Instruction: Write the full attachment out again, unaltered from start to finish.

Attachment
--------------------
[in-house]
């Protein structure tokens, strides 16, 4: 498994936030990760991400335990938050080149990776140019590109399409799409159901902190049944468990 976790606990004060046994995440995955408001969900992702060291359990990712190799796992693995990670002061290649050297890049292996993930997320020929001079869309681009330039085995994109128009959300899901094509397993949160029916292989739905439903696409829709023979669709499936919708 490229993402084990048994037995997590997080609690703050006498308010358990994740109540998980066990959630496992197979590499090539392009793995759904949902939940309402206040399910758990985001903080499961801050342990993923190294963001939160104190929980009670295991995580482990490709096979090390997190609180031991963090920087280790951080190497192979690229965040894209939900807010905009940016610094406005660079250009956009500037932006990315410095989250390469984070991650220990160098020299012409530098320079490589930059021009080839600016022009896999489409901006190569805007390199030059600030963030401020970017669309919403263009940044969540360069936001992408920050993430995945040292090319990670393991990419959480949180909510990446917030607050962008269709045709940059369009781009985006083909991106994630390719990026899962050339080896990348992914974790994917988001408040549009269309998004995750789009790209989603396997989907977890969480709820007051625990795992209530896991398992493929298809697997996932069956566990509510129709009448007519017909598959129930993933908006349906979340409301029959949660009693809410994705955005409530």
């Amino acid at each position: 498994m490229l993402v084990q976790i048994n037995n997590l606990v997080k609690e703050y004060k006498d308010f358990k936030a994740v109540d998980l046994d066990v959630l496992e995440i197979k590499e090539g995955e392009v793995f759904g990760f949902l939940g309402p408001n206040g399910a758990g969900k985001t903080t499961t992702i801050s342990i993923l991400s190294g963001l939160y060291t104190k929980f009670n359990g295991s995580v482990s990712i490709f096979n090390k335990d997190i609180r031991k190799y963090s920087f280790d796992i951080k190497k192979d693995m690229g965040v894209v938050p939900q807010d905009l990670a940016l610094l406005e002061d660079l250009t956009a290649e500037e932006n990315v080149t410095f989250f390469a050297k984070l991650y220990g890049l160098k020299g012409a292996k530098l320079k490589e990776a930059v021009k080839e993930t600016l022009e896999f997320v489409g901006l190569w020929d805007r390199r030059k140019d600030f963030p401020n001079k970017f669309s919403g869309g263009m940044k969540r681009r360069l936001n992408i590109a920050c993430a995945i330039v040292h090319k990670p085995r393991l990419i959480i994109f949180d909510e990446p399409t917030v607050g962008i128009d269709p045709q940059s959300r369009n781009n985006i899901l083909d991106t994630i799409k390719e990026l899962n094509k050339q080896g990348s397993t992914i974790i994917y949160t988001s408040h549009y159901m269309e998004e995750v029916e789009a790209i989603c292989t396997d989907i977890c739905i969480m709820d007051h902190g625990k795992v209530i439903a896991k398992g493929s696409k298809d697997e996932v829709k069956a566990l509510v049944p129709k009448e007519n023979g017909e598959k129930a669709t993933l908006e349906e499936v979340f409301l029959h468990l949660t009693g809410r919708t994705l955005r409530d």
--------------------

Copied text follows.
[in-house]
């Protein structure tokens, strides 16, 4: 498994936030990760991400335990938050080149990776140019590109399409799409159901902190049944468990 976790606990004060046994995440995955408001969900992702060291359990990712190799796992693995990670002061290649050297890049292996993930997320020929001079869309681009330039085995994109128009959300899901094509397993949160029916292989739905439903696409829709023979669709499936919708 490229993402084990048994037995997590997080609690703050006498308010358990994740109540998980066990959630496992197979590499090539392009793995759904949902939940309402206040399910758990985001903080499961801050342990993923190294963001939160104190929980009670295991995580482990490709096979090390997190609180031991963090920087280790951080190497192979690229965040894209939900807010905009940016610094406005660079250009956009500037932006990315410095989250390469984070991650220990160098020299012409530098320079490589930059021009080839600016022009896999489409901006190569805007390199030059600030963030401020970017669309919403263009940044969540360069936001992408920050993430995945040292090319990670393991990419959480949180909510990446917030607050962008269709045709940059369009781009985006083909991106994630390719990026899962050339080896990348992914974790994917988001408040549009269309998004995750789009790209989603396997989907977890969480709820007051625990795992209530896991398992493929298809697997996932069956566990509510129709009448007519017909598959129930993933908006349906979340409301029959949660009693809410994705955005409530």
């Amino acid at each position: 498994m490229l993402v084990q976790i048994n037995n997590l606990v997080k609690e703050y004060k006498d308010f358990k936030a994740v109540d998980l046994d066990v959630l496992e995440i197979k590499e090539g995955e392009v793995f759904g990760f949902l939940g309402p408001n206040g399910a758990g969900k985001t903080t499961t992702i801050s342990i993923l991400s190294g963001l939160y060291t104190k929980f009670n359990g295991s995580v482990s990712i490709f096979n090390k335990d997190i609180r031991k190799y963090s920087f280790d796992i951080k190497k192979d693995m690229g965040v894209v938050p939900q807010d905009l990670a940016l610094l406005e002061d660079l250009t956009a290649e500037e932006n990315v080149t410095f989250f390469a050297k984070l991650y220990g890049l160098k020299g012409a292996k530098l320079k490589e990776a930059v021009k080839e993930t600016l022009e896999f997320v489409g901006l190569w020929d805007r390199r030059k140019d600030f963030p401020n001079k970017f669309s919403g869309g263009m940044k969540r681009r360069l936001n992408i590109a920050c993430a995945i330039v040292h090319k990670p085995r393991l990419i959480i994109f949180d909510e990446p399409t917030v607050g962008i128009d269709p045709q940059s959300r369009n781009n985006i899901l083909d991106t994630i799409k390719e990026l899962n094509k050339q080896g990348s397993t992914i974790i994917y949160t988001s408040h549009y159901m269309e998004e995750v029916e789009a790209i989603c292989t396997d989907i977890c739905i969480m709820d007051h902190g625990k795992v209530i439903a896991k398992g493929s696409k298809d697997e996932v829709k069956a566990l509510v049944p129709k009448e007519n023979g017909e598959k129930a669709t993933l908006e349906e499936v979340f409301l029959h468990l949660t009693g809410r919708t994705l955005r409530d």